How Ukrainian Freedom Fund Steers Aid to the Front Lines as Concern About Corruption Ferments in Congress

An American from Denver puts together an organization to provide equipment, training, medical aid, and clothing.

Clara Preve-Durrieu/ The New York Sun
The Ukrainian Freedom Fund team at Kyiv, September 27, 2023. Clara Preve-Durrieu/ The New York Sun

KYIV— When Washington politicians fret over the amount of money America spends in Ukraine, corruption is one of their top issues. One organization linking Kyiv and Washington was created to answer those concerns.  

The Ukrainian Freedom Fund, founded in 2014, is responding to the needs of Ukraine’s army and society by providing equipment, training, medical aid, and clothing. To date it has received more than $4 million from global donors.

That might sound like chicken feed in the context of the billions that are flowing into the war. It’s a marker, though, at a time when concern over corruption in the supply chains of the war are being raised as Congress readies the next round of official American military aid.

While many donations sent to Ukraine never make it to their final destination — due to international corruption or logistics — the UFF has created a self-sufficient system with direct contact with the front lines. The Ukrainian Freedom Fund knows many of the unit commanders in the front line who call them and ask for what they need, the fund’s founder, Andrew Bain, a Denver native, tells the Sun.

Yet UFF is also in constant communication with Kyiv’s Ministry of Defense, which provides information on current priorities. Several regions request assistance from the organization, but “we focus on where the mission is,” Mr. Bain says. 

Ukraine’s government, aware of an unflattering image, has been attempting to root out corruption in the ranks of the military. A defense minister, Oleksii Reznikov, was just replaced. The new minister, Rustem Umerov, proceeded to fire six deputies. Although none were accused of wrongdoing, allegations of poor and corrupt procurement practices have been hurled at the ministry well before the current war. 

Mr. Bain founded his organization in 2014 after meeting with Ukrainian officials he knew from when he served in Iraq. Their battalion had been a victim of the pro-Russian regime of President Yanukovych, who stripped them of military equipment, including truck batteries. Mr. Bain, through his marketing and media communications agency, Atlantic Group, bought the batteries and sent them to the battalion overnight. 

“We set up the fund to be a conduit for businesses trying to get money to the units that needed it, as opposed to just giving it to the Ministry of Defence where they knew it would probably just be stolen or wasted,” Mr. Bain says.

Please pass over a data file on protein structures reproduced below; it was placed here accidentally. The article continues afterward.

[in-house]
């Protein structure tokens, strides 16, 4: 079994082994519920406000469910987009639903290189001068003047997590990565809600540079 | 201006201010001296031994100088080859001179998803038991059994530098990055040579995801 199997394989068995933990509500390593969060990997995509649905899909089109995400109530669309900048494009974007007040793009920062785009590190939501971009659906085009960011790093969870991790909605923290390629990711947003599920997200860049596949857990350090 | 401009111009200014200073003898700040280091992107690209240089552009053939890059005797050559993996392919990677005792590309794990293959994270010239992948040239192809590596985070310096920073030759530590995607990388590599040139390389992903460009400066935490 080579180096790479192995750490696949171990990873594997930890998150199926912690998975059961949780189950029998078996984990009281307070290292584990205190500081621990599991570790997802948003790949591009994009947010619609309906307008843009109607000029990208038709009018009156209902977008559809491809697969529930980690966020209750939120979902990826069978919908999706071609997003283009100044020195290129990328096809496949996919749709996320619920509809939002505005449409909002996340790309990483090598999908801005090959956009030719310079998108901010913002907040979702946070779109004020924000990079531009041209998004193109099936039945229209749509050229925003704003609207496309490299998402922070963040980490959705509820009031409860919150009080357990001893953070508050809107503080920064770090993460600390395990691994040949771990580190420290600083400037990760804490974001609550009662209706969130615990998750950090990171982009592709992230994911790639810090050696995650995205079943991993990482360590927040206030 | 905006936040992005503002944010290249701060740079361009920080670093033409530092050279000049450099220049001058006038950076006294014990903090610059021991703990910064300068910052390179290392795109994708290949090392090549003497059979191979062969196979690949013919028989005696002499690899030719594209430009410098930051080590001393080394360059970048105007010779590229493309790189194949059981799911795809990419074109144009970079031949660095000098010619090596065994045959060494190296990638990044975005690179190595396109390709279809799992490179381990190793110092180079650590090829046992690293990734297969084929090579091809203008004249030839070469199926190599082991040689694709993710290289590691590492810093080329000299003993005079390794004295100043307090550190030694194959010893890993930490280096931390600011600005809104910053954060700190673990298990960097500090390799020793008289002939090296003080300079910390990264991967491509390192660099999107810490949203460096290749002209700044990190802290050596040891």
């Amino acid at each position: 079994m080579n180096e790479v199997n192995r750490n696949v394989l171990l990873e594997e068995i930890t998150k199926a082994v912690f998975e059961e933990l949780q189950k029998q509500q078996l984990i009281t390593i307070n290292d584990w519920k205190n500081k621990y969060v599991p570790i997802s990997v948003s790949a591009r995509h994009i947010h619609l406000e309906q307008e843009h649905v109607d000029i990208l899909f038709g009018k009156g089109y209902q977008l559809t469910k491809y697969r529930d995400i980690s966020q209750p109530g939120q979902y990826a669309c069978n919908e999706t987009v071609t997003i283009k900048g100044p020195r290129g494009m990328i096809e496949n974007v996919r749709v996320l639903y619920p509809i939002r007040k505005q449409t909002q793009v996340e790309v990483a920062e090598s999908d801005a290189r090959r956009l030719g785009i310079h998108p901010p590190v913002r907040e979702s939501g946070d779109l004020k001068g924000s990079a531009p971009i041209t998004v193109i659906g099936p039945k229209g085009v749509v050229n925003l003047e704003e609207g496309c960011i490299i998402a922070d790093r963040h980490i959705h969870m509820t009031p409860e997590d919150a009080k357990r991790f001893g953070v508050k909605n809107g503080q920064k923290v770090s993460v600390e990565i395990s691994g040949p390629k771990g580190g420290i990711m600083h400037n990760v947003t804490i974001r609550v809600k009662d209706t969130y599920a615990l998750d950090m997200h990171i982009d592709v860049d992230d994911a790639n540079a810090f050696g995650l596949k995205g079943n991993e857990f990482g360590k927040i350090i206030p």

A battle in Congress is looming as Americans question President Biden’s request for $24 billion extra for financial aid to Ukraine. Washington has spent more than $70 billion in Kyiv since the Russian invasion in February 2022. Concerns about corruption are fermenting in Congress, which is well aware that last year Transparency International ranked Ukraine as the second most corrupt country in Europe, behind Russia. 

What differentiates Ukrainian Freedom Fund from other charities, is that it is building “friendly relationships” with the military units, the fund’s Hanna Nosikova tells the Sun. “We are not just a fund. We are friends of the units,” Ms. Nosikova says. “We support each other, and they feel a connection that they are not alone.”

Through its various campaigns, including Drones for Defenders, Train and Assist Ukraine, and Vehicle for Defence, the Ukrainian Freedom Fund has supplied more than 100 humanitarian drones and medical aid directly to wounded soldiers. They have also provided clothing such as gloves, backpacks, boots, sleeping bags, eye protection, and protective equipment to the front line. 

The operational director, Eduard Vozniy, talks directly to the military units to find out their needs. Once he receives the official request, they begin to look for the best supplies to send to the front lines. 

As Ukraine’s current counteroffensive moves forward, UFF has launched its newest campaign, Reclaim Ukraine, which helps civilians caught up in the area evacuate. It also provides humanitarian aid. UFF has also established a relationship with commands from the North Atlantic Treaty Organization, and is providing medical and combat equipment tied to NATO and American standards.

“We recognize Ukraine needs to integrate and presumably will be part of NATO,” Mr. Bain says. “I would guess, in 20 years, Ukrainian officials will probably be very influential in NATO because they will have the best combat experience and understand Russians better than most people in NATO now.”

The New York Sun

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